Domina, Rita Marie Pittsburgh 

Domyan, Ann L Pittsburgh 

Ference, Robert A Pittsburgh 

Ferraro, Frances M Pittsburgh 

Flading, Gloria A McKeesport 

Francetic, Paul E McKeesport 

Frederick, Frank A Mt. Pleasant 

Garay, Stephen E Sharon 

Gorman, Gerald P Pittsburgh 



Seventy~six 



SCHOOL OF EDUCATION 



Gorman, Patricia V Pittsburgh 

Gray, Shirley Mae Homestead 

Guffey, Cecil W., Jr Clairton 

Heim, John P Pittsburgh 

Heinle, Mary E New Kensington 

Held, James G Pittsburgh 

Howley, Mary L Pittsburgh 

Indovina, Phillip J Pittsburgh 

Jaconetta, Rudolph C Pittsburgh 

Johnson, Margaret G Pittsburgh 

Jordanoff, Patsy Diane Pittsburgh 

Joyce, Joseph W Pittsburgh 

Kobosky, Bernard J Canonsburg 

Kotva, Constance M Pittsburgh 

Lacey, Rosemary C Pittsburgh 

Lanzotti, Isoline Pittsburgh 

Lappe, Mary V Pittsburgh 

Lawson, Robert R Pittsburgh 

Lazzari, Yvonne E Monongahela 

Lease, Walter T., Jr. . . . Pittsburgh 

Leger, Sister M. Claudia Pittsburgh 

McGrath, Alanna V Pittsburgh 

Manker, Joseph O., Jr Pittsburgh 

Manning, Richard A Pittsburgh 

Marchitello, Daniel J Rankin 

Marino, James R New Kensington 

Martin, Thomas A Pittsburgh 

Matsinger, Margaret M Pittsburgh 

Matulia, Patricia A Pittsburgh 

Medonis, Robert X ; Pittsburgh 

Micklos, Victor J Rankin 

Milchick, Walter W East Pittsburgh 

Moloney, Cora D Pittsburgh 

Mullen, Leo A Pittsburgh 

Mullen, Sherry Clairton 

Mulvihill, Kathleen D Pittsburgh 

Napolitan, John J Braddock 

Norris, Mary J Pittsburgh 

O'Carroll, John P Pittsburgh 

Owings, Keith T Weirton, W. Va. 

Pagano, Donald R Swissvale 

Petrozza, Vincent Duquesne 

Pohl, Elmer R Pittsburgh 

Popovich, Lawrence J. . Rankin 

Ragan, Paul J Duquesne 

Rendo, Edward J Creighton 

Reno, Joanne F Glenshaw 

Rice, Dolores A Clarion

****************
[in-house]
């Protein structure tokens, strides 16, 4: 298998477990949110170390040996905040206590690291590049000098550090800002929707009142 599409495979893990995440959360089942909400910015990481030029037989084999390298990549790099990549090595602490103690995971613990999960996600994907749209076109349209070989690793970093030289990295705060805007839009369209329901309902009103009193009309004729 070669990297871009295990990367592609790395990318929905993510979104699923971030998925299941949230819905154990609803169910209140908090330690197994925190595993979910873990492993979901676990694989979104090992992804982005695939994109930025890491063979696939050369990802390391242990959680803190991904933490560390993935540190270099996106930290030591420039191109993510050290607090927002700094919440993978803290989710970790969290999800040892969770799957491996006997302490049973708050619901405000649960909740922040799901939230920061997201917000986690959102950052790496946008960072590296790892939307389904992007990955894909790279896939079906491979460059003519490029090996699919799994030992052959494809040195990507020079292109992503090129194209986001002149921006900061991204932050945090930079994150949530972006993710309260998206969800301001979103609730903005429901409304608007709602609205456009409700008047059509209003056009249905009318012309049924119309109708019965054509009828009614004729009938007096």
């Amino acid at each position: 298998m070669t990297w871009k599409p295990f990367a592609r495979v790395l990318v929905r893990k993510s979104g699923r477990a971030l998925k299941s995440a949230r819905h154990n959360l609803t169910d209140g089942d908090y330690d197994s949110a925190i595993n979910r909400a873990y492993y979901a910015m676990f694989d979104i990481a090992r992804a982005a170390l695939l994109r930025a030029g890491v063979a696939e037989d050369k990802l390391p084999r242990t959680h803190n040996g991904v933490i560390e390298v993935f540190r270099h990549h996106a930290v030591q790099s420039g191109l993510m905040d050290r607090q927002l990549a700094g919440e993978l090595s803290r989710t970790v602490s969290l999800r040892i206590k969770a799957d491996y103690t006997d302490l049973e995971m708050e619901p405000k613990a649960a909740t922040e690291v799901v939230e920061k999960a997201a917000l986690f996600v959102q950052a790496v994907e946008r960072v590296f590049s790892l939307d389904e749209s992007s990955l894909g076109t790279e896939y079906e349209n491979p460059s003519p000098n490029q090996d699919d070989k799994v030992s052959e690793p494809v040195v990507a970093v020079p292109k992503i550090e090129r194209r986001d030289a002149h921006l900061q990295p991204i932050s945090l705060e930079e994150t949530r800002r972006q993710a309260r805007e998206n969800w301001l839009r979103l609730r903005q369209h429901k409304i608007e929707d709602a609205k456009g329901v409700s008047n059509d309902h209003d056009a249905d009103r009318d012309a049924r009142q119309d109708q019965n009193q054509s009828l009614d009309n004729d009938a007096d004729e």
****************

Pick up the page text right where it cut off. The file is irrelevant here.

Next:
Schcosky, Edward F Braddock 

Schikowski, Charles B Lyndhurst, Ohio 

Sluser, Theodore F Arnold 

Smith, Dale E Pittsburgh 

Stenger, Dencia M Pittsburgh 

Tambellini, Ann M Pittsburgh 

Thomas, Edward F McKeesport 

Tumminello, Josephine Pittsburgh 

Vujaklia, Peter N Sharpsburg 



Seventy-seven 



DUQUESNE UNIVERSITY 



Wawrzeniak, Virginia G Glassport 

White, Sister M. Ancilla Pittsburgh 

Wolf, Edward G Jeannette 

Zalice, Lillian B Rankin 

Zawadzki, Edward A Pittsburgh 

Zilka, Philip S Monessen 

Sophomores— Full-Time— 1951-1952 

Aul, Robert C Pittsburgh 

Banks, Elizabeth Pittsburgh 

Bieltz, Anthony H Pittsburgh 

Bieranowski, Florence M Pittsburgh 

Bitterice, John M New Kensington 

Bohan, Walter Dayton, Ohio 

Brady, Virginia M Pittsburgh 

Breinig, Mary F Pittsburgh 

Brown, Ann Elizabeth Pittsburgh 

Buraczewski, Michael J Charleroi 

Bursich, Joseph M Allison Park 

Cantelmo, Joan F Pittsburgh 

Capozzoli, Anthony Bridgeville 

Casper, Betty M Pittsburgh 

Charlton, Ella M Pittsburgh 

Chuprinski, John J Mt. Carmel 

Cinicola, John L Pittsburgh 

Conner, Robert C Pittsburgh 

Connolly, Festy J Munhall 

Corkan, James H Pittsburgh 

Corrado, Ronald D Bellwood 

Davis, Mary A Pittsburgh 

Demczak, Stephen Carnegie 

Dempsky, Barbara L Pittsburgh 

Dudek, William J Pittsburgh 

Emanuel, James L Turtle Creek 

Fuehr, Elmer H Pittsburgh 

Gable, Geraldine M Pittsburgh 

Galterio, Angeline G Coraopolis 

Galterio, Gloria A Coraopolis 

Galuska, Joseph S Pittsburgh 

Gargani, Roland J Pittsburgh 

Garman, Sandra L Pittsburgh 

Gessner, Shirley Pittsburgh 

Gregory, Ruth M Pittsburgh 

Hatcher, Helen A Pittsburgh 

Herzog, Marilyn M Glenshaw 

Ivas, Ellen M Cleveland, Ohio 

Johns, Margaret M Pittsburgh 

Johnson, Fletcher J Englewood, N. J. 

Jurik, Richard A. .... . Bentleyville 

Kaseta, Sister M. Lillian Pittsburgh 

Kelly, Agnesan Duquesne 

Koepfinger, Adesta M Coraopolis 

Kolesar, John J Pittsburgh 

Krut, Ellen J. Pittsburgh 

Labovitz, Beatrice Pittsburgh 

Lackner, Shirley A Pittsburgh 



Seventv-eieht 



SCHOOL OF EDUCATION 



Lauer, Robert R Pittsburgh 

Lepiane, Helen Pittsburgh 

Love, Donald Aliquippa 

Lyman, Frank J Pittsburgh 

McClam, Janet V Braddock 

McGonigle, Rosemary E Pittsburgh 

McHale, Thomas J. F New York, N. Y. 

McNamara, Maureen Pittsburgh 

Macioce, Rita L Pittsburgh 

Marino, Marietta C Pittsburgh 

Mirakian, Peter E Pittsburgh 

Mongeluzzo, Joseph V Pittsburgh 

Mrkonic, Dorothy McKeesport 

Ondrey, Joseph W McKeesport 

Petrossi, Louis N Pittsburgh 

Petty, Kenneth B Clairton 

Phifer, Burtdeli E.. Pittsburgh 

Philbin, Martin F Pittsburgh 

Pivak, Loisann Pittsburgh 

Prezgay, William F Farrell 

Quinn, Elizabeth Elizabeth 

Reiliy, John A Pittsburgh 

Rieland, Joseph V Pittsburgh 

Roberson, Vivian A Pittsburgh 

Savage, Mary A , Pittsburgh 

Scanlon, Eugene F Pittsburgh 

Scanlon, Robert G Braddock